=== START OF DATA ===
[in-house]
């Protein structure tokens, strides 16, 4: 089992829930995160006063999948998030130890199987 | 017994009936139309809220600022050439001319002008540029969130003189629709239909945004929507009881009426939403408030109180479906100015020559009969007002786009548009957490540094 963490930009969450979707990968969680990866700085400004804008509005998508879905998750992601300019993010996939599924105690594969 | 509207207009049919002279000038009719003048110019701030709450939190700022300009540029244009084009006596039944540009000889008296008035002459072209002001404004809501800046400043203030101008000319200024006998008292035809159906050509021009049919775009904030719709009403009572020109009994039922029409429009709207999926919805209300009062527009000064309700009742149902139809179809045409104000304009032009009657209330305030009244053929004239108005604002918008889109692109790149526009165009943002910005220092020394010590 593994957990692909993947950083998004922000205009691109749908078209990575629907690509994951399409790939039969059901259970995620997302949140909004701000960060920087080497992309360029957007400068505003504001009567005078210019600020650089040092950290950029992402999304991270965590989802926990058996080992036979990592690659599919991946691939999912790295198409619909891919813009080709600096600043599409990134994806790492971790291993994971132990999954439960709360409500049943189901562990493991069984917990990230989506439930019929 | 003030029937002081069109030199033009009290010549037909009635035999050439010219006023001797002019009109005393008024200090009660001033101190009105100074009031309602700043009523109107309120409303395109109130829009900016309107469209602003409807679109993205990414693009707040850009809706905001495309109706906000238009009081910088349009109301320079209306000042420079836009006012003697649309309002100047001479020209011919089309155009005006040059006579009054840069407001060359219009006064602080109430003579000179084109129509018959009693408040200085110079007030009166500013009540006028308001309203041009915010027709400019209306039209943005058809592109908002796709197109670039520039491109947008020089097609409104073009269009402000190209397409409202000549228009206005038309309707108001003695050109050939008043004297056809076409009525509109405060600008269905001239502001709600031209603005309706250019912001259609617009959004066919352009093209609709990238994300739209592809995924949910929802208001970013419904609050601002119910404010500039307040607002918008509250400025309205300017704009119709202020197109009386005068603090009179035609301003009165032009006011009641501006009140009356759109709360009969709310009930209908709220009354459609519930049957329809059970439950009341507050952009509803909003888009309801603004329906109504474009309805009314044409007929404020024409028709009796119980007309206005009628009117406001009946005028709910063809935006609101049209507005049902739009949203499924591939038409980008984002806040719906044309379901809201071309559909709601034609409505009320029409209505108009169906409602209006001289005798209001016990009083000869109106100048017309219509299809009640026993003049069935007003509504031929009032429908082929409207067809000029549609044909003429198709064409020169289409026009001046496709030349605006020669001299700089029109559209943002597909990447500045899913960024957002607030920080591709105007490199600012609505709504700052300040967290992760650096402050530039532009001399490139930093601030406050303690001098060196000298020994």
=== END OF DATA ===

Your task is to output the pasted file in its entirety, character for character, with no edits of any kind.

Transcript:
[in-house]
């Protein structure tokens, strides 16, 4: 089992829930995160006063999948998030130890199987 | 017994009936139309809220600022050439001319002008540029969130003189629709239909945004929507009881009426939403408030109180479906100015020559009969007002786009548009957490540094 963490930009969450979707990968969680990866700085400004804008509005998508879905998750992601300019993010996939599924105690594969 | 509207207009049919002279000038009719003048110019701030709450939190700022300009540029244009084009006596039944540009000889008296008035002459072209002001404004809501800046400043203030101008000319200024006998008292035809159906050509021009049919775009904030719709009403009572020109009994039922029409429009709207999926919805209300009062527009000064309700009742149902139809179809045409104000304009032009009657209330305030009244053929004239108005604002918008889109692109790149526009165009943002910005220092020394010590 593994957990692909993947950083998004922000205009691109749908078209990575629907690509994951399409790939039969059901259970995620997302949140909004701000960060920087080497992309360029957007400068505003504001009567005078210019600020650089040092950290950029992402999304991270965590989802926990058996080992036979990592690659599919991946691939999912790295198409619909891919813009080709600096600043599409990134994806790492971790291993994971132990999954439960709360409500049943189901562990493991069984917990990230989506439930019929 | 003030029937002081069109030199033009009290010549037909009635035999050439010219006023001797002019009109005393008024200090009660001033101190009105100074009031309602700043009523109107309120409303395109109130829009900016309107469209602003409807679109993205990414693009707040850009809706905001495309109706906000238009009081910088349009109301320079209306000042420079836009006012003697649309309002100047001479020209011919089309155009005006040059006579009054840069407001060359219009006064602080109430003579000179084109129509018959009693408040200085110079007030009166500013009540006028308001309203041009915010027709400019209306039209943005058809592109908002796709197109670039520039491109947008020089097609409104073009269009402000190209397409409202000549228009206005038309309707108001003695050109050939008043004297056809076409009525509109405060600008269905001239502001709600031209603005309706250019912001259609617009959004066919352009093209609709990238994300739209592809995924949910929802208001970013419904609050601002119910404010500039307040607002918008509250400025309205300017704009119709202020197109009386005068603090009179035609301003009165032009006011009641501006009140009356759109709360009969709310009930209908709220009354459609519930049957329809059970439950009341507050952009509803909003888009309801603004329906109504474009309805009314044409007929404020024409028709009796119980007309206005009628009117406001009946005028709910063809935006609101049209507005049902739009949203499924591939038409980008984002806040719906044309379901809201071309559909709601034609409505009320029409209505108009169906409602209006001289005798209001016990009083000869109106100048017309219509299809009640026993003049069935007003509504031929009032429908082929409207067809000029549609044909003429198709064409020169289409026009001046496709030349605006020669001299700089029109559209943002597909990447500045899913960024957002607030920080591709105007490199600012609505709504700052300040967290992760650096402050530039532009001399490139930093601030406050303690001098060196000298020994």